June 11, 1924. Rehearing Denied July 1, 1924.
Error from District Court, Bexar County; Robert W. B. Terrell, Judge.
Action for divorce by Sophia Jordan Blake against D. H. Blake. Judgment for plaintiff, and defendant brings error. Reversed and remanded.
T. M. West, of San Antonio, for plaintiff in error.
Newton Woods, of San Antonio, for defendant in error.
Defendant in error applied for and obtained a divorce from plaintiff in error, on the ground that living with him as her husband was insupportable, detailing a number of his habits, characteristics, and manner of conversing with her to substantiate the charge. The court heard the cause, the adverse parties fully airing their marital grievances, and to some extent, at least, have been supported and corroborated in their respective statements. The divorce was granted.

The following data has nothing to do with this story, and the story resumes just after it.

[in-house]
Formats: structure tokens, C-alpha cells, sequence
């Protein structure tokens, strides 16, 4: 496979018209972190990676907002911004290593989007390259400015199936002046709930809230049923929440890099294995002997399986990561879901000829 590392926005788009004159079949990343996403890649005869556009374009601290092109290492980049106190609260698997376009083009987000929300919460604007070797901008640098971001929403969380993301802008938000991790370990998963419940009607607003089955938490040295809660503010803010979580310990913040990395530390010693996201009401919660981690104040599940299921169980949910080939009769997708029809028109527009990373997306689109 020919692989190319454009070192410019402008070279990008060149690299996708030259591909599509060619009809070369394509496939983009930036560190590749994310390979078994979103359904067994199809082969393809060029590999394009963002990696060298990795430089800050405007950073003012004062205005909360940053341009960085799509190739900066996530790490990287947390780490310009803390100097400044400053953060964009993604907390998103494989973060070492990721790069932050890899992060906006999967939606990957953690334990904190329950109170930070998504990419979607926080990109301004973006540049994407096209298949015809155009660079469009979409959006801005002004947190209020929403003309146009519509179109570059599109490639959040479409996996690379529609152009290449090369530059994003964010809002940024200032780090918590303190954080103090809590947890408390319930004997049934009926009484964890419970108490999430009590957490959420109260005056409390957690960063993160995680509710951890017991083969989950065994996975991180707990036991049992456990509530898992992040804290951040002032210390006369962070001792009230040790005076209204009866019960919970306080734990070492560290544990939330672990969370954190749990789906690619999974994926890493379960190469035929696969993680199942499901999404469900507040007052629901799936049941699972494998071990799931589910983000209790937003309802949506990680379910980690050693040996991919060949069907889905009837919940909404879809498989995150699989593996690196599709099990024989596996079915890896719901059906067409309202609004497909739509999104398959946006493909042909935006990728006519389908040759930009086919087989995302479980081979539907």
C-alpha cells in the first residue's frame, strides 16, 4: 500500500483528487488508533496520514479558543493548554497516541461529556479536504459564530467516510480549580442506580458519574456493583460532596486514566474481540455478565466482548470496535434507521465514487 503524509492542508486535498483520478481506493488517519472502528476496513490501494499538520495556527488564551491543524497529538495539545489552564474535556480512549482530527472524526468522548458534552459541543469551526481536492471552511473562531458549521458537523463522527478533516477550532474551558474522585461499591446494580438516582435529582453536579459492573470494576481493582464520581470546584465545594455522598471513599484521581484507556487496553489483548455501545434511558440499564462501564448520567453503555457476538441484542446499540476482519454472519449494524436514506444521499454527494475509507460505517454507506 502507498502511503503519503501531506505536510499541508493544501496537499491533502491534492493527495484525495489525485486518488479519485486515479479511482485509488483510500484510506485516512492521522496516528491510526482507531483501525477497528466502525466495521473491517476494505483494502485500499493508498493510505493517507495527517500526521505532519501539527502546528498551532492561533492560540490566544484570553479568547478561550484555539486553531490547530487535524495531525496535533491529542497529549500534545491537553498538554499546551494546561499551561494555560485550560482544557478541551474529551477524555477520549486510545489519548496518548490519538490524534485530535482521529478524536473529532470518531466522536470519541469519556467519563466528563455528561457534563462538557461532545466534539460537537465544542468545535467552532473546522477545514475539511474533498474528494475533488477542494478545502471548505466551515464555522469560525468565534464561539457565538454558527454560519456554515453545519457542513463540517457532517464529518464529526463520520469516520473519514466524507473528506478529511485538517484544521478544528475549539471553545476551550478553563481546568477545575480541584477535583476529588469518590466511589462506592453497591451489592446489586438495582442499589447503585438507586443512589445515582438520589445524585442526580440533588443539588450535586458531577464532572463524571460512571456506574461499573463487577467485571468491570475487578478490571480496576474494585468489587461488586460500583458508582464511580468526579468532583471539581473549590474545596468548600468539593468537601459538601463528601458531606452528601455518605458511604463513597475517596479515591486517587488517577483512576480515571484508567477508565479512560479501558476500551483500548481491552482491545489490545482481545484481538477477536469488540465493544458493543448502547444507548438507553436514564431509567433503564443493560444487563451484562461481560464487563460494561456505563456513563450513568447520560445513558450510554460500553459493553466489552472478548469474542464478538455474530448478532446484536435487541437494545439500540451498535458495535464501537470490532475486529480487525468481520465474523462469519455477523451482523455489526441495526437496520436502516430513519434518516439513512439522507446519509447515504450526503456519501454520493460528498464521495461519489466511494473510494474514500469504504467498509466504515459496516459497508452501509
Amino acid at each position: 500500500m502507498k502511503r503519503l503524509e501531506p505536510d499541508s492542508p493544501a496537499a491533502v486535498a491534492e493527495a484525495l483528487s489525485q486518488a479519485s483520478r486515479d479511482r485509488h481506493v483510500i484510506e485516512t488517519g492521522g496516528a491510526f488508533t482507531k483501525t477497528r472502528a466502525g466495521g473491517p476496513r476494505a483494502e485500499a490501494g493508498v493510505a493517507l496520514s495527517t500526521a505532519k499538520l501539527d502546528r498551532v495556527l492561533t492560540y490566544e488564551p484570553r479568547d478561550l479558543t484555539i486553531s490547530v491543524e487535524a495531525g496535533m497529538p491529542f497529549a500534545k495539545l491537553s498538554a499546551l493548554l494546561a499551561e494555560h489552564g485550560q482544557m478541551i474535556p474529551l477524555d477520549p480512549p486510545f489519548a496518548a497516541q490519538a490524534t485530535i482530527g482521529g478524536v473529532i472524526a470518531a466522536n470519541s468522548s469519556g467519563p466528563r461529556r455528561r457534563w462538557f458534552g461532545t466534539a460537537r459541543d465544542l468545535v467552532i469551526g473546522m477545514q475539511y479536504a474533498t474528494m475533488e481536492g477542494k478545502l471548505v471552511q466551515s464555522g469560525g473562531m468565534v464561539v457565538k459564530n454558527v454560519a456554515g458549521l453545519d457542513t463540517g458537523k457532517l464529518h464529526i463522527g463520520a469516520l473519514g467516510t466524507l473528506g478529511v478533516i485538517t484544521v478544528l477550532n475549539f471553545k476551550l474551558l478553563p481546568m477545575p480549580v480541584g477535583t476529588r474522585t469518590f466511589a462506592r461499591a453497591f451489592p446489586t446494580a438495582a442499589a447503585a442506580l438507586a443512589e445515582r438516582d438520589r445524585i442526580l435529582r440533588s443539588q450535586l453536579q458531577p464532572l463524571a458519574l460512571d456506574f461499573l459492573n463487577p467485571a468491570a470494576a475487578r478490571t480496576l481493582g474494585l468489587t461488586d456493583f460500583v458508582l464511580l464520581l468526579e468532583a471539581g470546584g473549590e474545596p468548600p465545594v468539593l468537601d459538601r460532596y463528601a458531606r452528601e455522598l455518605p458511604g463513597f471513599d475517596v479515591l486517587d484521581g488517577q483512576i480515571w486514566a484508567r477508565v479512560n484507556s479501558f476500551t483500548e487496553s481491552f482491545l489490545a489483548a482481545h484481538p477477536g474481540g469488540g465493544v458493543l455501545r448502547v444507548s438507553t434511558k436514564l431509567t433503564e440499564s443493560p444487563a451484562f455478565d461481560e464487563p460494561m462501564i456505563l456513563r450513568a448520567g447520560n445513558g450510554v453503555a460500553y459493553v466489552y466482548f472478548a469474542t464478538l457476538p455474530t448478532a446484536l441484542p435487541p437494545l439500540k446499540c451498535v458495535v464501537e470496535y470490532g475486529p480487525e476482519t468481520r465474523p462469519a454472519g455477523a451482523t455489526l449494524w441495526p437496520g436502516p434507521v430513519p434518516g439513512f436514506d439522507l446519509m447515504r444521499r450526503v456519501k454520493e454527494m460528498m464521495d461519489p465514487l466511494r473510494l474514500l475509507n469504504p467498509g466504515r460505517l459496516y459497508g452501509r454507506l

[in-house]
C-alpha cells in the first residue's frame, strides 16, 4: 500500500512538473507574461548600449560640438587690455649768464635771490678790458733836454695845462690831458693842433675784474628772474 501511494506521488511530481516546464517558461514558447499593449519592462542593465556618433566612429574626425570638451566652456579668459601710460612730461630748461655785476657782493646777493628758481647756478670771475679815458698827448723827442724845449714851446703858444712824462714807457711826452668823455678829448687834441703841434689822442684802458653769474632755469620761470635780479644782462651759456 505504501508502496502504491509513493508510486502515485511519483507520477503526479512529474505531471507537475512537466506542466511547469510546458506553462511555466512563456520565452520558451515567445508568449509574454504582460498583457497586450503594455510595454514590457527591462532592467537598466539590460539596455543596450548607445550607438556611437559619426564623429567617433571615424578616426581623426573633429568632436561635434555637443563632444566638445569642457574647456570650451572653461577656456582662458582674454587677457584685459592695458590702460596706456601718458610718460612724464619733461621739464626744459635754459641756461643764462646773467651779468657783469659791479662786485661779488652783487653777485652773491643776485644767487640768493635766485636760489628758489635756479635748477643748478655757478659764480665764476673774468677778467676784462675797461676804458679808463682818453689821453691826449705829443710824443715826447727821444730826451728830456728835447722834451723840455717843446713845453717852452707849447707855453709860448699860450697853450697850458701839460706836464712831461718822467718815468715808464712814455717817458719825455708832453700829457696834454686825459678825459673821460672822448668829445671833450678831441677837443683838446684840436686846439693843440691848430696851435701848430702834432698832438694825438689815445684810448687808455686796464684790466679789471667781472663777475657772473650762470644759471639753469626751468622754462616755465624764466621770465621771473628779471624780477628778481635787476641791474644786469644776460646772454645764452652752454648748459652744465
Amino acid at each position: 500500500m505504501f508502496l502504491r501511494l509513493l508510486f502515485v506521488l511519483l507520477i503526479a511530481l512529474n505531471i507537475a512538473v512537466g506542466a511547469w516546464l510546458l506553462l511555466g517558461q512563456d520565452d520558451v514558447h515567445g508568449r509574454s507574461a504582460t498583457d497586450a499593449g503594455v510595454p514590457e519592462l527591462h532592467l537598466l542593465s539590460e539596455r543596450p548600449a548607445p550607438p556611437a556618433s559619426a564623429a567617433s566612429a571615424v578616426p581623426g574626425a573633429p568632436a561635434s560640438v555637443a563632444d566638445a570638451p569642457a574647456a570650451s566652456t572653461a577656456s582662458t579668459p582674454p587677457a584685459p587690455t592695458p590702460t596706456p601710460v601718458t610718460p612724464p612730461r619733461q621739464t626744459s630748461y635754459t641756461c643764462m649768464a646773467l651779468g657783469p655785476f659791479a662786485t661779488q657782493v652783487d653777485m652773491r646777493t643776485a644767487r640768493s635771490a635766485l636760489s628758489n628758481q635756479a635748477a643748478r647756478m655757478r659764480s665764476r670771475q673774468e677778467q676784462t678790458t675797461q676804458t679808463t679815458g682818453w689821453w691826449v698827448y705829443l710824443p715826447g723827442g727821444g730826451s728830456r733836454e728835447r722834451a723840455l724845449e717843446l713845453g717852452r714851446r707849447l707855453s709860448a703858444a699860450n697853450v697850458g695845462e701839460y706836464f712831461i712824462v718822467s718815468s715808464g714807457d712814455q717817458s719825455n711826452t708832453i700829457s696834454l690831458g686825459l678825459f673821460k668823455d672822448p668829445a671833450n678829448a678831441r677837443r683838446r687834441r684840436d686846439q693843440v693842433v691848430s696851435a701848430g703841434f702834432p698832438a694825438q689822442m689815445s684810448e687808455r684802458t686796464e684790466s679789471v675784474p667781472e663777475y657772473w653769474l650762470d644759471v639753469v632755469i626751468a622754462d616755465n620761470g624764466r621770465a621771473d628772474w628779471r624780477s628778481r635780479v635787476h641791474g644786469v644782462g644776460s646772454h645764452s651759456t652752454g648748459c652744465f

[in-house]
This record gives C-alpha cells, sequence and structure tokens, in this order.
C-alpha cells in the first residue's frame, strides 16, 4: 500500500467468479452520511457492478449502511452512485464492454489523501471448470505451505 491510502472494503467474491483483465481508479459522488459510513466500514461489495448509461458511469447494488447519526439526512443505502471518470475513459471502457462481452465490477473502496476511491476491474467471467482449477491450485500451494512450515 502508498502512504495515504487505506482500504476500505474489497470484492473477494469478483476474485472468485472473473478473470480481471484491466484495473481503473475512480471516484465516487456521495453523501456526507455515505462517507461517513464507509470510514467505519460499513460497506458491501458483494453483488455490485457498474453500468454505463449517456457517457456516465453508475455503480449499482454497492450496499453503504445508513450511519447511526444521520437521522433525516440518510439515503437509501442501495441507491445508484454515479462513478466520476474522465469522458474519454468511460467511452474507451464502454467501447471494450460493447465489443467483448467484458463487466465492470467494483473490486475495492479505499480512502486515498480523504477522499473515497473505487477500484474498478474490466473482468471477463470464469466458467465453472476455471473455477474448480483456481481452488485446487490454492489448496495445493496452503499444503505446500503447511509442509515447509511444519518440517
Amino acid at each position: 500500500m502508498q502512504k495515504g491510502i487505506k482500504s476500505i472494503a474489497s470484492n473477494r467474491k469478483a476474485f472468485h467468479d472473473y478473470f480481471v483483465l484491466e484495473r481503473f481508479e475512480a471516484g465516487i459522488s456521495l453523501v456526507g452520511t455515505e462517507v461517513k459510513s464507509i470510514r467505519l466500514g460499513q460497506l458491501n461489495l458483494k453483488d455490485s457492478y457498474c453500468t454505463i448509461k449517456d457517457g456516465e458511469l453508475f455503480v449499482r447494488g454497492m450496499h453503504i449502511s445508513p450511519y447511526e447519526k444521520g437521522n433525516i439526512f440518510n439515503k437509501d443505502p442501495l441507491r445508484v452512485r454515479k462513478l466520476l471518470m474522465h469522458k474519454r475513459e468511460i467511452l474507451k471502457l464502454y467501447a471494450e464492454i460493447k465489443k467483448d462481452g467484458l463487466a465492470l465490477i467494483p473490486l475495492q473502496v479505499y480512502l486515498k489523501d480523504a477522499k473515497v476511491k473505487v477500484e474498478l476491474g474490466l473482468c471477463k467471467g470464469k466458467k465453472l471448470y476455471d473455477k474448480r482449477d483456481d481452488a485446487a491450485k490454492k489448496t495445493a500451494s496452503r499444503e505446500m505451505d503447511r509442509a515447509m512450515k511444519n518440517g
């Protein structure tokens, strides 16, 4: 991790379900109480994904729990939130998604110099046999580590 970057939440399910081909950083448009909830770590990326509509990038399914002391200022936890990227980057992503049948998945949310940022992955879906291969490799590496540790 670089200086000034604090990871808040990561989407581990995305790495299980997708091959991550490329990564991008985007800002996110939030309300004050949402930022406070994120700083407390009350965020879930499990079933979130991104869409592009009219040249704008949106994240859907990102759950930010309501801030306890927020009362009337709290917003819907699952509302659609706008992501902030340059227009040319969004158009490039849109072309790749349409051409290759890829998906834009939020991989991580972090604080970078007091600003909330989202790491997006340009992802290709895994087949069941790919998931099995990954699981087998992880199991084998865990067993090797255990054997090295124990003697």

The evidence discloses that the married life of the parties was not as placid and peaceful as a honeymoon, but, even if all the testimony of the wife be true, it affords a rather flimsy excuse for destroying what at one time was deemed by a majority of the American people to be the most sacred and important of all contracts. By many it is considered more sacred than a contract. She was not, however, corroborated or sustained in any important and material particular by any witness introduced by her for that purpose, and in the final analysis it seems to be the case of an aggressive woman, who is no amateur in divorce courts, as she has already had five husbands, two of whom died from accidents, two of whom were divorced by her, and now she is seeking surcease of sorrow from her last marital venture in the convenient divorce tribunal. The version of the matter given by the wife shows no doubt a shiftless husband, who dislikes to leave the shelter of his spouse's home, who perhaps is not seriously afflicted with hydromania, so far as the application of water to his outer person is concerned, who is not a Chesterfield in his manners and in the language used to his wife, and who probably is not as portly and plump as his consort would desire, and who did not properly respond to her treatment for leanness and emaciation. He denied all these charges. It is true that he refused to eat at her table of food cooked under her orders, giving as a reason that he suspected her of endeavoring to poison him. She stated she was always kind to her husband, although she ordered him from her place, and admitted that she gently reminded him "that he ate like a hog." She stated that, if he treated her "right, he will have a good partner," and the facts undoubtedly show that she was the senior, managing and militant partner. She gave as evidence of her goodness as a partner: "I treated him royal, I gave him the best of everything to eat, and tried to put a little flesh on his bones, and done everything a wife could do."